Martin Luther’s complaints for the most part were centered on discipline, not doctrine. Discipline is administrative, not faith. It is rooted in the authority given by Jesus to Peter and his successors. For example, how men are selected for the priesthood is a discipline. That married men are not selected for the Latin Rite is a discipline. Simony, selection to ecclesiastical offices in exchange for money, was a discipline that Luther quite correctly objected to.

Perhaps the most famous complaint Luther made was against the selling of indulgences. Indulgences are remissions of temporal punishment due for sins which have already been forgiven. Essentially, acts of contrition in this mortal life can reduce the amount of, or need for, cleansing (purgatory) for the eternal life. In her authority given by Jesus to bind and loose, Holy Mother Church determines discipline regarding indulgences. While selling indulgences may or may not be intrinsically wrong, they certainly led to abuse as a practical matter. Luther was correct to object.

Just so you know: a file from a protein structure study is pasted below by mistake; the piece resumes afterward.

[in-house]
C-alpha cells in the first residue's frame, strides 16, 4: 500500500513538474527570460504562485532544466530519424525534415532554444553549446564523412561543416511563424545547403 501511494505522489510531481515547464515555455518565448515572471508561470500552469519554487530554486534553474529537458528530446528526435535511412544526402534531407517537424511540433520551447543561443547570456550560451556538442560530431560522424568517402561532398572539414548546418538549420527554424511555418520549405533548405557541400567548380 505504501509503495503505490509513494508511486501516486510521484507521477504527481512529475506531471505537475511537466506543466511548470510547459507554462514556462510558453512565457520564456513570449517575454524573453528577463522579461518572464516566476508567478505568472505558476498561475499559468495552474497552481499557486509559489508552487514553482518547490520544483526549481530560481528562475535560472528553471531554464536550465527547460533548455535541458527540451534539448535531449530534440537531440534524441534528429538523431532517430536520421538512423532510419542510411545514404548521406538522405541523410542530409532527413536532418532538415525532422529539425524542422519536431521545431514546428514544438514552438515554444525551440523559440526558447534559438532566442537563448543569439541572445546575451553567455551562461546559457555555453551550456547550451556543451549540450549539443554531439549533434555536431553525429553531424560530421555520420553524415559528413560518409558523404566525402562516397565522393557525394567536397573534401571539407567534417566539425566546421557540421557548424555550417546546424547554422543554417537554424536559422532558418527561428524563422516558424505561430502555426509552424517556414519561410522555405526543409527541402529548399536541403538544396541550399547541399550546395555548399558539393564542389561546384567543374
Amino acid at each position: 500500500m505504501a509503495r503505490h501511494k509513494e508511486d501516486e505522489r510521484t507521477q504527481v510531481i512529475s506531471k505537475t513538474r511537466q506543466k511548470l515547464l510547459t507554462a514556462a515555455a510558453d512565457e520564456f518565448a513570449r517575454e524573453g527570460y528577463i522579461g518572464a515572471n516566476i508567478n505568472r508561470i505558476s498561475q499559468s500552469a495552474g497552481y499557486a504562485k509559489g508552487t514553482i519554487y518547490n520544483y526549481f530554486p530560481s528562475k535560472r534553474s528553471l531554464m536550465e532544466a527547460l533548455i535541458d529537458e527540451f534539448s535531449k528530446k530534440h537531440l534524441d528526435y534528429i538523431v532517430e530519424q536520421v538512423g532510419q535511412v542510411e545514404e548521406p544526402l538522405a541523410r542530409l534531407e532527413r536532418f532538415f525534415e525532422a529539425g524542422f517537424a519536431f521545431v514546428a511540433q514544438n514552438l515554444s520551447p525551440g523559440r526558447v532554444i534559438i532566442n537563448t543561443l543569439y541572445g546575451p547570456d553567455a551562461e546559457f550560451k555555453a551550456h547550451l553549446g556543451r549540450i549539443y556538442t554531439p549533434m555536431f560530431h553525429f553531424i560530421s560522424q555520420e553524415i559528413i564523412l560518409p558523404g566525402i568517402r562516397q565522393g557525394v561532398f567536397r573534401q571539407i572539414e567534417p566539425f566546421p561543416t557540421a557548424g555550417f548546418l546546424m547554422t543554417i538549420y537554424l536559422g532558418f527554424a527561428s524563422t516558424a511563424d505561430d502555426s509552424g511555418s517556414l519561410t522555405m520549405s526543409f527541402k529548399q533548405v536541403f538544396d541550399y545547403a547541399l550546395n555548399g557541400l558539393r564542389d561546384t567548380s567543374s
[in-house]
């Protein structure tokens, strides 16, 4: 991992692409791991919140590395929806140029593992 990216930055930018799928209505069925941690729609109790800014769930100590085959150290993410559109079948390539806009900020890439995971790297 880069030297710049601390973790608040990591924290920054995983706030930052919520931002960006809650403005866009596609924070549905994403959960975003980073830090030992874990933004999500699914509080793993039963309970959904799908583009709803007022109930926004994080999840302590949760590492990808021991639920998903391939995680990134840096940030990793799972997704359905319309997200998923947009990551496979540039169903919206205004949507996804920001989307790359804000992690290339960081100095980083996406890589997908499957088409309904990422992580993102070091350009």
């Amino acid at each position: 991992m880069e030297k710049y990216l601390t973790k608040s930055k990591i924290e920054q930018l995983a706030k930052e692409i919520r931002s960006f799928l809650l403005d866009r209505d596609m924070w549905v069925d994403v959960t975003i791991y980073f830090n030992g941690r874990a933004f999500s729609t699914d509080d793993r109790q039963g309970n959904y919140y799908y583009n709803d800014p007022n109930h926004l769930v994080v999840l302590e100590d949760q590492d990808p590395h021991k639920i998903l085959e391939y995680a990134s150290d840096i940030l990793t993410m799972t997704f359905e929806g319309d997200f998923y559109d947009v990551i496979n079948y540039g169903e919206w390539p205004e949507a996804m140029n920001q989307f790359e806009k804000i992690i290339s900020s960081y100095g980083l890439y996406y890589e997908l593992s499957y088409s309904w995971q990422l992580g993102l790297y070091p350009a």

Simony, selling indulgences, and other discipline faults of of the early 1500’s have long been corrected – just as other problems which preceded them have been and just as current and future problems will be.

There have been many great reformers throughout Church history who have worked to renew and purify the practices of the Church. People like Pope (Saint) Gregory the Great, Saint Peter Damian, Saint Bernard of Clairvaux, Saint Clare of Assisi, Saint Catherine of Siena, Jean Gerson, Jan Hus, Gasparo Contarini, Blessed John Henry Newman and Servant of God Dorothy Day.

Martin Luther could have also been a great reformer. He might have become Saint Martin Luther the Reformer. Alas, he chose the path of revolution over reformation. He violated his vows as a Catholic priest, separated from Christ’s true Church and led generations of Christians away from the fullness of the faith and into error. That is his sad legacy.